Julianni’s mind flickered back to when she filled out paperwork with the request to medical emergencies and her clone state. To know that, in the end, I-RED had indeed listened to her wishes was a comfort. “You’re right,” she said with a small smile. “Thank you for pointing that out to me. I’ll make my way to the test immediately.”

Emiri stood, making her way to the office door. “Rikaato. I realize how difficult all of this may be, but remember that you have a support system in place, and it’s ready to assist you.”

It was again a small comfort, though there nonetheless. Julianni stood in kind, striding towards the door. “Thank you again,” was all she said, and she could sense that Emiri knew quite well that Julianni had no intention of fully discussing what was on her mind. Though she’d known her for years, and in fact knew much of I-RED for the same time, she felt worlds away.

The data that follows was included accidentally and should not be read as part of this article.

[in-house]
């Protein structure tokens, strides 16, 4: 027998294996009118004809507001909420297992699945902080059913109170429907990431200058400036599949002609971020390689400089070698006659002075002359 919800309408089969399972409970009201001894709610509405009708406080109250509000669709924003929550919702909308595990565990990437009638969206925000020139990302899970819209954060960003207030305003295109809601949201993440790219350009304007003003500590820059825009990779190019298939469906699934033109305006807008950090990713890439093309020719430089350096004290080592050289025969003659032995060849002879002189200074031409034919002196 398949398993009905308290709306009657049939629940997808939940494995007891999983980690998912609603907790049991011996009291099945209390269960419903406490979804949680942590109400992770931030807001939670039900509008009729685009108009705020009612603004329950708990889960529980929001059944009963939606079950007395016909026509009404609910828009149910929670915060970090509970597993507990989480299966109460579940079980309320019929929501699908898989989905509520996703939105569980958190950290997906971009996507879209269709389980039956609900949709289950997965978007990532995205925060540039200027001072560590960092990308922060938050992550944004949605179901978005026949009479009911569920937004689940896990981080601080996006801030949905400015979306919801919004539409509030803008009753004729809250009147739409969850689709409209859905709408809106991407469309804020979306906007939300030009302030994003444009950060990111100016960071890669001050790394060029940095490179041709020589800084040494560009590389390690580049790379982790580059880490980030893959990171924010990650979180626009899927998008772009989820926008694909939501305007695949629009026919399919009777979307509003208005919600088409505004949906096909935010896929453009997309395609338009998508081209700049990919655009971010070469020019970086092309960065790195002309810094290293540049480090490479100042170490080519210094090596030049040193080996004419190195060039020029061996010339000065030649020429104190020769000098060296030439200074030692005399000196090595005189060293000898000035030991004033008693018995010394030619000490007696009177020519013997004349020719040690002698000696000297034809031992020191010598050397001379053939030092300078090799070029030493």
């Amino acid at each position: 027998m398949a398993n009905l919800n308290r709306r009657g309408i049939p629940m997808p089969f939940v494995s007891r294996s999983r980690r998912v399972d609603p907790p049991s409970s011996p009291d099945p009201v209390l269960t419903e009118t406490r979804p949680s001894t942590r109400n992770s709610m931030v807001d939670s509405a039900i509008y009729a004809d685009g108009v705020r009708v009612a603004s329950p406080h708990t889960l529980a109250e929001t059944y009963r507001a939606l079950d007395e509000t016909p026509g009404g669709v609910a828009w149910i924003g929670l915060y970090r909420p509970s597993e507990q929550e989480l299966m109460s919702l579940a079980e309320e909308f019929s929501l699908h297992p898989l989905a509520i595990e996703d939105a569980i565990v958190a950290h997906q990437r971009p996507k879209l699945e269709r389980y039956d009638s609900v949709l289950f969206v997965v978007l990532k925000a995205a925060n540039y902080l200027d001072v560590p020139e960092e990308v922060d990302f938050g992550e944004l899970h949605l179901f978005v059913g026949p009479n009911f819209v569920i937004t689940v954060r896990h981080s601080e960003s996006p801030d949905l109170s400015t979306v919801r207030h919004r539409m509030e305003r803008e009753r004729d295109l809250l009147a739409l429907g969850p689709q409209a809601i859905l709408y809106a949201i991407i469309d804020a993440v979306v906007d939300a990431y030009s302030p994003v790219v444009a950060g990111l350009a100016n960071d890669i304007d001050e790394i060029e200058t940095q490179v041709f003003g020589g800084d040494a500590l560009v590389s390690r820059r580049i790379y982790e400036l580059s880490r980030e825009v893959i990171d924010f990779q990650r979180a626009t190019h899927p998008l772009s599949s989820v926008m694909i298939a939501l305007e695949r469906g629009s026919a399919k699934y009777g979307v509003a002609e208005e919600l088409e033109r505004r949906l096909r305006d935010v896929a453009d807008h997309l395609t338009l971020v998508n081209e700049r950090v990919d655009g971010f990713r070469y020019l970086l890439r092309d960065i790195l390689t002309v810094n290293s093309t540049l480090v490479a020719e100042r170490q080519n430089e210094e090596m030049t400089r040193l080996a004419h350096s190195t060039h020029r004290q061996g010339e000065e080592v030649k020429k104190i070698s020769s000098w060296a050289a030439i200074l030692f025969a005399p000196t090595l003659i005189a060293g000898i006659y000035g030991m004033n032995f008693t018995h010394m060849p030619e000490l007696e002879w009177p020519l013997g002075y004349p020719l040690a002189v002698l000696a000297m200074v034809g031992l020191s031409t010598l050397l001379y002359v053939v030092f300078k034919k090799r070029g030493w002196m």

The farewell was brief, and soon Julianni found herself in the medical office for her mandatory drug test. It would come back negative, of course, proving that despite what stresses she may have been under, she still had not caved. There’d been no reason. Sure, she’d been stressed, having what many would call as a crisis of Faith. But turning to those kinds of substances was not within her mind. At least, not mentally.

Her eyes darted to her fingers once the results of the test had come in. As they trembled, she silently shook her head and began her journey to the bar. She needed a drink.